1. The navigational skills of a honey bee
We are all familiar with the satellite navigation systems found in modern cars and smartphones. It’s modern technology that we program in a location and get given directions and distances until we reach our final destination. Yet the humble foraging honey bee does all this many times every single day in its daily quest to find the perfect flower to tap for nectar and pollen.
But if that wasn’t miraculous enough, a bee can pass on the exact location of the perfect flower to its colleagues, so they can share in the bounty. Its secret is not using circuit boards and processors it’s the angle of the sun, counting landmarks and electrical fields.
So suggesting that a bee could be as smart as your modern satellite navigation system is not as daft as it may seem.
3. A bee's day in numbers
4. Why bees make honey
We might naively think that bees make honey for us to spread on our toast in the morning or soothe a sore throat; this is of course not the case. While it’s true we do enjoy the benefits of bees’ honey, they make it for an altogether more important reason: to feed the colony over winter.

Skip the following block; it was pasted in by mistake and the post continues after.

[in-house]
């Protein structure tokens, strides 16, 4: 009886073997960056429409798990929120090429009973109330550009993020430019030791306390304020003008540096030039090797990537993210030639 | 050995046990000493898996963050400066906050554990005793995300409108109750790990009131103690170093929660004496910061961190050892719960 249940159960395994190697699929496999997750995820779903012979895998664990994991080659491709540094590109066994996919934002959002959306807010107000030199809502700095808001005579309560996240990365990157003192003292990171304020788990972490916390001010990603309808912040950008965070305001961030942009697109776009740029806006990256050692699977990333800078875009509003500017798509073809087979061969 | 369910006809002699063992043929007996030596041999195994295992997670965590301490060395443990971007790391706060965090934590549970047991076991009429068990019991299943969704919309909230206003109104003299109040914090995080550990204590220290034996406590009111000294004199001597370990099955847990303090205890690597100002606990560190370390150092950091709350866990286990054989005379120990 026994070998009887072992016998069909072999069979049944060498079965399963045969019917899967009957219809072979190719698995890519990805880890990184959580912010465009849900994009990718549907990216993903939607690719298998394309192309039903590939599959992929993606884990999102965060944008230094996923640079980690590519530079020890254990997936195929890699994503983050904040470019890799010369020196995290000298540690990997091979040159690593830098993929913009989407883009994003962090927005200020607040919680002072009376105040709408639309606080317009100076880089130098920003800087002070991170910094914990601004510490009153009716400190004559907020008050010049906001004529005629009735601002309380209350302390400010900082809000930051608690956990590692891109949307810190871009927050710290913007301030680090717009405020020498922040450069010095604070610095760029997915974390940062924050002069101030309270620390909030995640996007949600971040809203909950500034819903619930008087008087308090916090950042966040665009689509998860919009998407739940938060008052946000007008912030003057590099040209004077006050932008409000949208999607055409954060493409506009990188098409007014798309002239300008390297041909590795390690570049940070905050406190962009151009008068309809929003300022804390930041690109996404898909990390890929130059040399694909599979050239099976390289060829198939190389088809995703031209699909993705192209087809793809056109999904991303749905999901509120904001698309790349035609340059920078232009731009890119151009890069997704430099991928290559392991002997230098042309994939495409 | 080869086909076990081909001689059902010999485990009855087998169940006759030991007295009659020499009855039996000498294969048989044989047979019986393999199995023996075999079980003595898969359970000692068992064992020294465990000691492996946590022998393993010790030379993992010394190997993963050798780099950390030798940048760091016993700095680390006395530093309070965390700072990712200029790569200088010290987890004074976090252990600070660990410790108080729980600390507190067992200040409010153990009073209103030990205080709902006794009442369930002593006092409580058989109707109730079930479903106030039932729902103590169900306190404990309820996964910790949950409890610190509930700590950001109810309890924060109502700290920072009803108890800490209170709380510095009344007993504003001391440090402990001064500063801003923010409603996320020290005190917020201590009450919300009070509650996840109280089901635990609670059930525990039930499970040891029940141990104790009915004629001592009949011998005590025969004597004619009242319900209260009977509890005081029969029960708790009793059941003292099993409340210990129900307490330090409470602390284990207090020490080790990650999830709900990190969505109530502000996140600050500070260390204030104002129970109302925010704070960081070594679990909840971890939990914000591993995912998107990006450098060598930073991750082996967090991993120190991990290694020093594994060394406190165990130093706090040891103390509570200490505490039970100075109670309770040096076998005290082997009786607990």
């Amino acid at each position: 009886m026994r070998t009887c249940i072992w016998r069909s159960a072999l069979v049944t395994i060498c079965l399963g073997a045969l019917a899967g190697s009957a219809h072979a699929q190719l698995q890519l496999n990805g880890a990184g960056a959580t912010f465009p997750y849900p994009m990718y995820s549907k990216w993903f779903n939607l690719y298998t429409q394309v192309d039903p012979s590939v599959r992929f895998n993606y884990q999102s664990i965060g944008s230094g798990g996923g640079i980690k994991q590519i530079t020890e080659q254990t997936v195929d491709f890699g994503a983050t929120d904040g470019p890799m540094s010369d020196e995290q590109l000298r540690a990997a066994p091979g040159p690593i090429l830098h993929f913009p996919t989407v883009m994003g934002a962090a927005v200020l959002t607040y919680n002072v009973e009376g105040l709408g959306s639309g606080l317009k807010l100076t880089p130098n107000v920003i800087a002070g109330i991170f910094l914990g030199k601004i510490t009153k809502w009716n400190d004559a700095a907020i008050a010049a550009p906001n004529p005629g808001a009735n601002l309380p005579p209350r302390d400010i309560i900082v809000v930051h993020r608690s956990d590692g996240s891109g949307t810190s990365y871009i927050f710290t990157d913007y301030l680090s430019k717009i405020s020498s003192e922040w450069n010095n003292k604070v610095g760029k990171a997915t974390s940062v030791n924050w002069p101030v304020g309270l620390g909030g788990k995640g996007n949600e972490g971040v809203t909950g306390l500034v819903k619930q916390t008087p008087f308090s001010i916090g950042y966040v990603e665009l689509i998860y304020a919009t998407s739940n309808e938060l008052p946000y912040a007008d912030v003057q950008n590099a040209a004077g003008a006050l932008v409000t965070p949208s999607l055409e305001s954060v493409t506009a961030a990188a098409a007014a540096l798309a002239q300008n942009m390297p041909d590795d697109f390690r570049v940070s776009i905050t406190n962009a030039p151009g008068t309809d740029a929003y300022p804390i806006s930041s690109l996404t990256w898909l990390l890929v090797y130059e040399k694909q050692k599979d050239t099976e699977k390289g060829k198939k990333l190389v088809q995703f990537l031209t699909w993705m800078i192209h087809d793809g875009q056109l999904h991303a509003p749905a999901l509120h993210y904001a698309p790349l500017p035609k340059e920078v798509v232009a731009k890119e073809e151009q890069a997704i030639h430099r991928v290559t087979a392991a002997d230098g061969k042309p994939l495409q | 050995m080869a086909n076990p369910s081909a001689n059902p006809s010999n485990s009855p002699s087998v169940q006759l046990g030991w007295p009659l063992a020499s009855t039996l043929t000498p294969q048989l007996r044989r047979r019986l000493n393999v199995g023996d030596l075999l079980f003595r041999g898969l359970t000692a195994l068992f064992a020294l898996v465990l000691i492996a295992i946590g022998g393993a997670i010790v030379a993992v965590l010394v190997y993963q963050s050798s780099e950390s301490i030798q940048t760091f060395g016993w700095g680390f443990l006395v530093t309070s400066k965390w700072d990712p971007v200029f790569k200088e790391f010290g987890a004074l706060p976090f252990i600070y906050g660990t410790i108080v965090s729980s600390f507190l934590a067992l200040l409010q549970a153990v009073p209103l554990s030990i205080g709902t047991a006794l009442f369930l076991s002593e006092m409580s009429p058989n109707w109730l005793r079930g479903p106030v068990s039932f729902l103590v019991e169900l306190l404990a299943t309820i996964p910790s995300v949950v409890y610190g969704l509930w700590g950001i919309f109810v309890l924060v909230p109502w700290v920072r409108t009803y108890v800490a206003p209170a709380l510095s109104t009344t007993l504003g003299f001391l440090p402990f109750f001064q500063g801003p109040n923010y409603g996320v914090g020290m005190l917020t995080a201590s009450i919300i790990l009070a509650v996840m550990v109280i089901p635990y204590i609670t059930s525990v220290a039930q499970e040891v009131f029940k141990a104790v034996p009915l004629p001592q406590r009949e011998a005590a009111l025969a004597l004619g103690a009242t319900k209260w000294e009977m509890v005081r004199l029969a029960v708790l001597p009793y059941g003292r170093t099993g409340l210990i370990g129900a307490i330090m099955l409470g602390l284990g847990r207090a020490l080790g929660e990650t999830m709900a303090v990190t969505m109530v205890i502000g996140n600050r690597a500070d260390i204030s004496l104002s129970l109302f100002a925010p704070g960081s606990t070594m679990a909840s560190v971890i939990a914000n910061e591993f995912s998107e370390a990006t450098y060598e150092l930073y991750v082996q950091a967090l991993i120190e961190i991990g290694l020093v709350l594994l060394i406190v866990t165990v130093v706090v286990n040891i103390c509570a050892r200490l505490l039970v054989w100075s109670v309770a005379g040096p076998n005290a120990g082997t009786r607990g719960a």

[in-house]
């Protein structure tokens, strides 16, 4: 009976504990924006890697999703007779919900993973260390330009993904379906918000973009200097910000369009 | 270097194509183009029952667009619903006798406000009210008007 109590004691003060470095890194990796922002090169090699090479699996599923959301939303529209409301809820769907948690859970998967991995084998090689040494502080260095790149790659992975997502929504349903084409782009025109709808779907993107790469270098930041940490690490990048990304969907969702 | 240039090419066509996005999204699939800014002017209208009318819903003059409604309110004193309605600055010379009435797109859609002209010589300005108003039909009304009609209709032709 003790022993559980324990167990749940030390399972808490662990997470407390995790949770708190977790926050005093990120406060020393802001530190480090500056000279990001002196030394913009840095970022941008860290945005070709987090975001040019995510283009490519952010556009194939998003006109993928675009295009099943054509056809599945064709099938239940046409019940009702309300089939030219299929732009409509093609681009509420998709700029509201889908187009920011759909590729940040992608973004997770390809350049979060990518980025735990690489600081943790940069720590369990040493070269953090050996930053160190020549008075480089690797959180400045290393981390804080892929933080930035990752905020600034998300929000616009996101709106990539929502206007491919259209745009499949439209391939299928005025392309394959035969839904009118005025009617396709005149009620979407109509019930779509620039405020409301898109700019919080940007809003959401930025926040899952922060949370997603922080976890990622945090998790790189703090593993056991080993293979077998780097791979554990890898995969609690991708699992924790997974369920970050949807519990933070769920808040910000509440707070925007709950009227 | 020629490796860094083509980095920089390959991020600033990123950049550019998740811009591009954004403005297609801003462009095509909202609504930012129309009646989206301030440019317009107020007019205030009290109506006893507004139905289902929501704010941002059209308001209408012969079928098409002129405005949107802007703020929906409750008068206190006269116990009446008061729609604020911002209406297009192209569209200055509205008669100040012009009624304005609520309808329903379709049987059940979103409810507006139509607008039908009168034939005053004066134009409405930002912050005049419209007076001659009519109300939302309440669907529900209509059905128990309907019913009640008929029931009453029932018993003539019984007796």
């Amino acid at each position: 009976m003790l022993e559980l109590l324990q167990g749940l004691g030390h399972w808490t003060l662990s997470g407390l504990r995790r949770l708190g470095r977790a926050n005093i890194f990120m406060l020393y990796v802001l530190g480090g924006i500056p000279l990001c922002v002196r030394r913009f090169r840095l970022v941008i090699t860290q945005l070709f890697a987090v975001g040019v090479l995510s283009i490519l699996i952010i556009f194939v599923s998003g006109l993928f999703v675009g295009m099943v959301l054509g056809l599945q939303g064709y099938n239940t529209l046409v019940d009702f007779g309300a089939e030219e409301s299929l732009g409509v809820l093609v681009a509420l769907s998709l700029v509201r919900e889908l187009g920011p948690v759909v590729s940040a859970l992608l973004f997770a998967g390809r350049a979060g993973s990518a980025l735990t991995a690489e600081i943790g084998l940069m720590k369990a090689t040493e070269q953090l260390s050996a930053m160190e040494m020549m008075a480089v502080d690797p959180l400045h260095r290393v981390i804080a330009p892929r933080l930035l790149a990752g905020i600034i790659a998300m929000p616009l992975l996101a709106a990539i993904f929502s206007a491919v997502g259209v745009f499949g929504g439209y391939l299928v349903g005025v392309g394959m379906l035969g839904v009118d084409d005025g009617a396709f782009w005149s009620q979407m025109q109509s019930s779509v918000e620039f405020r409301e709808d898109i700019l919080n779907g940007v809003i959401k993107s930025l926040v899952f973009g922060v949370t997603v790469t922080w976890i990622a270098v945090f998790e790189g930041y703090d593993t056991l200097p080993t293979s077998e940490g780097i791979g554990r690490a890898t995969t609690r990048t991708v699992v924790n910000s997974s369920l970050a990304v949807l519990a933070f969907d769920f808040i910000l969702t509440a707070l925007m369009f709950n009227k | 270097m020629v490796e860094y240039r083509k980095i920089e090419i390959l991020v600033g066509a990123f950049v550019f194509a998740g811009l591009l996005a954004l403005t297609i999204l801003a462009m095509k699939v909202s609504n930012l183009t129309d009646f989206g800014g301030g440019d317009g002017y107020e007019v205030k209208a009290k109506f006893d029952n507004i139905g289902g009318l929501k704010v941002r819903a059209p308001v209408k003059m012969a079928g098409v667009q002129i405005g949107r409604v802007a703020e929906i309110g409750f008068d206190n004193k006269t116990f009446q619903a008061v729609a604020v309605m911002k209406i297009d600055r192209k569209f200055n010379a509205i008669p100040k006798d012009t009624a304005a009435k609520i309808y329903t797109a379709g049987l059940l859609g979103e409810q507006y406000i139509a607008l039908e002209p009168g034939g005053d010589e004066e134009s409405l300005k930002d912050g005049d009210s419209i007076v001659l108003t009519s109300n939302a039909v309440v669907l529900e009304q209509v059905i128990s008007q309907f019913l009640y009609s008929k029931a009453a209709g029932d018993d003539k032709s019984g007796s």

They make it from all the sweet sticky nectar collected from flowers after long and complicated foraging trips. This nectar is then mixed with enzymes from glands in the mouth and stored in hexagonal wax honeycombs. Once the water content has reached around 17% the cell is sealed with wax until the bees need it.
A strong hive in a good season could produce two to three times what they actually need; it is this surplus that gets collected, so the bees don’t actually miss it at all! The type of honey made depends on the species of flower the nectar was collected from: oil seed rape makes a very hard honey, whereas garden flowers make a more runny honey.
5. The secret of the honeycomb structure
Marcus du Sautoy explains why bees choose to use a hexagon to build their honeycomb structure rather than the triangle or the square.
Clip taken from The Code first broadcast in 2011.
6. How far do bees travel?
How many miles do you think a colony of bees have to fly in order to make one jar of honey?